One question that I have been asked loads of times is why I chose to study in Belfast. What differs is the way the question is usually asked. Americans have a certain way of asking which is quite different from how the Irish ask. It is a weird thing to notice and point out but I thought I would bring it up anyways.
(This is in no way intended to disrespect anybody. I am only making a blanket statement about something I have noticed.)
Back in the states, my family and friends were eager to find out why I wanted to study in Northern Ireland for a year. The way they asked me showed their enthusiasm for my choice. Most of them said something along the lines of: “What made you decide on Queen’s University and Northern Ireland?” They said it in a positive manner that allowed me to answer in almost any way.
It is a different story here in Ireland. Most of the people I have met were excited to find out that I am from America, but their tone usually changed when they asked about Northern Ireland. In most cases, it went something like: “Why would you want to study in Ireland/Northern Ireland?” It sounds negative when compared to how my friends back home asked.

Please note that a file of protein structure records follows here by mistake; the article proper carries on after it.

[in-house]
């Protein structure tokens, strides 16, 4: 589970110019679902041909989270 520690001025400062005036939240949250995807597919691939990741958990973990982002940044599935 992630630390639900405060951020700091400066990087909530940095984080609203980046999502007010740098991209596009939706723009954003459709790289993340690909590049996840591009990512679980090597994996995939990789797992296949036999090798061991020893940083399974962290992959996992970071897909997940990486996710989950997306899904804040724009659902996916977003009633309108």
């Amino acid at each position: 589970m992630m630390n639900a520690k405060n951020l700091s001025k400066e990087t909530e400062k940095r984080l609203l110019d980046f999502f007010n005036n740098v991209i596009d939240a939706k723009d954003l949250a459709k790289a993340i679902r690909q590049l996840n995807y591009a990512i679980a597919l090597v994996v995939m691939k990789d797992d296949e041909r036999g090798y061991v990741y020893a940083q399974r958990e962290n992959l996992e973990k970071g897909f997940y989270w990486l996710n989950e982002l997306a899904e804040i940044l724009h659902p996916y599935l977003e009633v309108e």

My answer to both groups is always the same though. I mention that I visited Northern Ireland and the UK back in 2010 and that I loved what the country had to offer. My brief time in the British Isles was very appealing so I chose to come back and spend a year of my life here. I also mention that I am studying political science and that Northern Ireland is a perfect place to do that. It is one of the very few places in the “western world” that is currently having an ethno-national identity struggle. I find this place fascinating; who would not want to study here??
Again I say, these are just generalizations and they do not account for everybody. I have been fortunate enough to find some amazing people here in Ireland that have my same lust for knowledge and want to grow academically.